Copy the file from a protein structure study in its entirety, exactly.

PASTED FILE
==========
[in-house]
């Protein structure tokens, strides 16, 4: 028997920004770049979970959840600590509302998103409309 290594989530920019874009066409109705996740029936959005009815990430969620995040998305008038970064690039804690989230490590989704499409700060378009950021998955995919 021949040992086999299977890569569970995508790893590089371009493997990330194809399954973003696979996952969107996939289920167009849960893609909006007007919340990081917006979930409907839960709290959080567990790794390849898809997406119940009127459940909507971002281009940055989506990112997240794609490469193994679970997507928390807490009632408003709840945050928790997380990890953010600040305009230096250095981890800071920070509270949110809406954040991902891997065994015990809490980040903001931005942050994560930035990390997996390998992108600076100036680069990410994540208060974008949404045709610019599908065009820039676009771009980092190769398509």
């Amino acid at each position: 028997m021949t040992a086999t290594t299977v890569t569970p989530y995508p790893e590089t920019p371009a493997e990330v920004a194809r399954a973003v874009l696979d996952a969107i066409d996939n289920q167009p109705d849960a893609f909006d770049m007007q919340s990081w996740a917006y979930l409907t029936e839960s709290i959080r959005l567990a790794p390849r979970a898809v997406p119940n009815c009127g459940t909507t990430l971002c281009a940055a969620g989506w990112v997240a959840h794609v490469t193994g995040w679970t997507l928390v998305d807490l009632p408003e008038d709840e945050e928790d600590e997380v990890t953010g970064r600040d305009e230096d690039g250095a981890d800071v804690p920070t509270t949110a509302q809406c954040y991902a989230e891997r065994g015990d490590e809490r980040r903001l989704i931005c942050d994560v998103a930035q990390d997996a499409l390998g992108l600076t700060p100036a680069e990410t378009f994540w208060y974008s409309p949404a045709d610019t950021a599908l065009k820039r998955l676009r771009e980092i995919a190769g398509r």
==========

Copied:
[in-house]
């Protein structure tokens, strides 16, 4: 028997920004770049979970959840600590509302998103409309 290594989530920019874009066409109705996740029936959005009815990430969620995040998305008038970064690039804690989230490590989704499409700060378009950021998955995919 021949040992086999299977890569569970995508790893590089371009493997990330194809399954973003696979996952969107996939289920167009849960893609909006007007919340990081917006979930409907839960709290959080567990790794390849898809997406119940009127459940909507971002281009940055989506990112997240794609490469193994679970997507928390807490009632408003709840945050928790997380990890953010600040305009230096250095981890800071920070509270949110809406954040991902891997065994015990809490980040903001931005942050994560930035990390997996390998992108600076100036680069990410994540208060974008949404045709610019599908065009820039676009771009980092190769398509």
């Amino acid at each position: 028997m021949t040992a086999t290594t299977v890569t569970p989530y995508p790893e590089t920019p371009a493997e990330v920004a194809r399954a973003v874009l696979d996952a969107i066409d996939n289920q167009p109705d849960a893609f909006d770049m007007q919340s990081w996740a917006y979930l409907t029936e839960s709290i959080r959005l567990a790794p390849r979970a898809v997406p119940n009815c009127g459940t909507t990430l971002c281009a940055a969620g989506w990112v997240a959840h794609v490469t193994g995040w679970t997507l928390v998305d807490l009632p408003e008038d709840e945050e928790d600590e997380v990890t953010g970064r600040d305009e230096d690039g250095a981890d800071v804690p920070t509270t949110a509302q809406c954040y991902a989230e891997r065994g015990d490590e809490r980040r903001l989704i931005c942050d994560v998103a930035q990390d997996a499409l390998g992108l600076t700060p100036a680069e990410t378009f994540w208060y974008s409309p949404a045709d610019t950021a599908l065009k820039r998955l676009r771009e980092i995919a190769g398509r």